I’ve come to a decision. If I had lived during the Civil War era, and if I’d been around the age of thirty and a spinster, I would’ve volunteered as a hospital matron in a base hospital. I’d rather not be a nurse. Just my opinion… Why? Well, I’ve been reading the reminiscence of a hospital matron, and I have a new appreciation for that role.
Meet Phoebe Yates Pember – the hospital matron whose writing prompted my rambling thoughts. Today we’ll explore the job description, conflicts, and humor in a Confederate hospital through the explanations of Mrs. Pember. Continue reading
Loud noise travels a long way, and I’m sure you’ve experienced this in some situation. Fireworks and artillery practice on military bases are some of the best examples I can think of.
Okay, so what’s this got to do with Back To Gettysburg on Tuesday? Well, I thought it’d be interesting to share some of the long range reports of the fighting at Gettysburg. Just how far away were those cannon blasts heard? Continue reading
Look Away To Dixieland! Now, it’s time to introduce and remember some brave ladies from the South and their role as nurses or hospital matrons.
In the South, the prejudice against women’s service in the medical field was even more pronounced than in the North. But the ladies were not discouraged. While old-school surgeons made life unpleasant, saying that a woman must stay home and in her sphere of influence, the ladies argued that tending the sick and injured had been one of the tasks in their homemaker roles and that it became a way to contribute patriotic service. (For a more complete discussion of the argument, please read: Nurses of the American Civil War – An Overview)
Today I’d like to introduce you to one of my favorite Southern nurses and share an overview of her experiences and contributions to the war effort. Meet Miss Kate Cumming… Continue reading
Rock Creek is a stream to the east of the town of Gettysburg. Reading historical accounts sometimes leaves a researcher with the impression that Rock Creek was omnipresent. (It’s not, it just happens to meander all over the east part of the battlefield zone.)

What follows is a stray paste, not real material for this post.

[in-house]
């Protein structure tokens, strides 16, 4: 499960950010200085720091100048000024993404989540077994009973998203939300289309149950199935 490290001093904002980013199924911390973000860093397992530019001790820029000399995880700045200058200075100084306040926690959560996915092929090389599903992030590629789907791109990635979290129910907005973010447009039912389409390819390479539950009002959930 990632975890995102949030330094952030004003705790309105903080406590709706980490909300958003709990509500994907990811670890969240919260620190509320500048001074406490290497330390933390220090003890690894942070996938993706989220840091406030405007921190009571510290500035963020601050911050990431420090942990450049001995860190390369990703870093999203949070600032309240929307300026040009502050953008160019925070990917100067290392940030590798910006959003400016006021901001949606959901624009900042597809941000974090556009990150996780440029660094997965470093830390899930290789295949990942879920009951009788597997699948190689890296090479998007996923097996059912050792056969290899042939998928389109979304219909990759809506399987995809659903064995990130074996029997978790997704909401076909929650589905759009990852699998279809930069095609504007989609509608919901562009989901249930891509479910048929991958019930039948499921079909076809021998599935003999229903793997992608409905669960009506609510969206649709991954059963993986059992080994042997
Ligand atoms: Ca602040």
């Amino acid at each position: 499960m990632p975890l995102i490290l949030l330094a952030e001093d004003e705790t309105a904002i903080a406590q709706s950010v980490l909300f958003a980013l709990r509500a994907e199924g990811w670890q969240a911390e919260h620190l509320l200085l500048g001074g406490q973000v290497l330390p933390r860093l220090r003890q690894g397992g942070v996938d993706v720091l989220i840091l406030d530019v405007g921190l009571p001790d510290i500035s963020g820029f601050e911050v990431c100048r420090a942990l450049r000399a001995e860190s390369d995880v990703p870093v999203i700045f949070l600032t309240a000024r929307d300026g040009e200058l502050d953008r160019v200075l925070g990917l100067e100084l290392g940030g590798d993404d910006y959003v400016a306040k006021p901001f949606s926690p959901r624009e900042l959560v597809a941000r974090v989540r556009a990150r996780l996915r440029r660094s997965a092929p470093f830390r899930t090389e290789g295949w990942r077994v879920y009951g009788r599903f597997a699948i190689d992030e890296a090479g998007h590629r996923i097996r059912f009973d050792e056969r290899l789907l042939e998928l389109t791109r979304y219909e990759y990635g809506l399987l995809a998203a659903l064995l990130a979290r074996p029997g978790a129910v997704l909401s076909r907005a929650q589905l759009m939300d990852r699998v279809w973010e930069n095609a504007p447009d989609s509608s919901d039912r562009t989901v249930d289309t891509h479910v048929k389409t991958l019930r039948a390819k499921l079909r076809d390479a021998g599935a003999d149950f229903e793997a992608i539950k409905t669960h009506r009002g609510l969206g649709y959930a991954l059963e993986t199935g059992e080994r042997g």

A tributary to the larger Monocacy River, Rock Creek became a semi-important landmark and high-dangerous enemy during July 1863. From peaceful stream to battlefield landmark to dangerous floodwaters, let’s explore some historical details of Rock Creek and how it was incorporated into my recent historical novel. Continue reading
Okay…so I totally failed. I did something I’ve never done before and hope I’ll never do again. I failed to meet a blog post deadline – and now I’m two weeks late. I’m sorry. But today’s the actual day, so you’re getting January’s Holiday History and Craft now and for the rest of the year I’ll go back to being faithful to post on first Monday of each month.
Martin Luther King Jr. Day
Usually referred to as MLKJ Day, I never quite grasped what it celebrated/memorialized when I was a kid. My parents did try to educate me – we read about M.L. King, Jr. in the encyclopedia, but it wasn’t until I was formally studying U.S. History that I understood. Let me see if I can make this easy to understand and not too long-winded…and then we’ll do a craft! Continue reading
Who wrote the classic novel Little Women? If you said “Louisa May Alcott.” You’re correct!
Who volunteered as a nurse at a Union hospital in Washington D.C. – “I haven’t the slightest idea…” Wait, I wasn’t finished with the question! (Don’t be so impatient, now.)
Let’s try again – Who volunteered as a nurse at a Union hospital in Washington D.C., worked hard and cheerfully, but became deathly ill and had to go home…and later wrote about her experiences in Hospital Sketches?
Louisa May Alcott is the correct answer. Let’s learn a little more about this remarkable writer and nurse and her role during the American Civil War.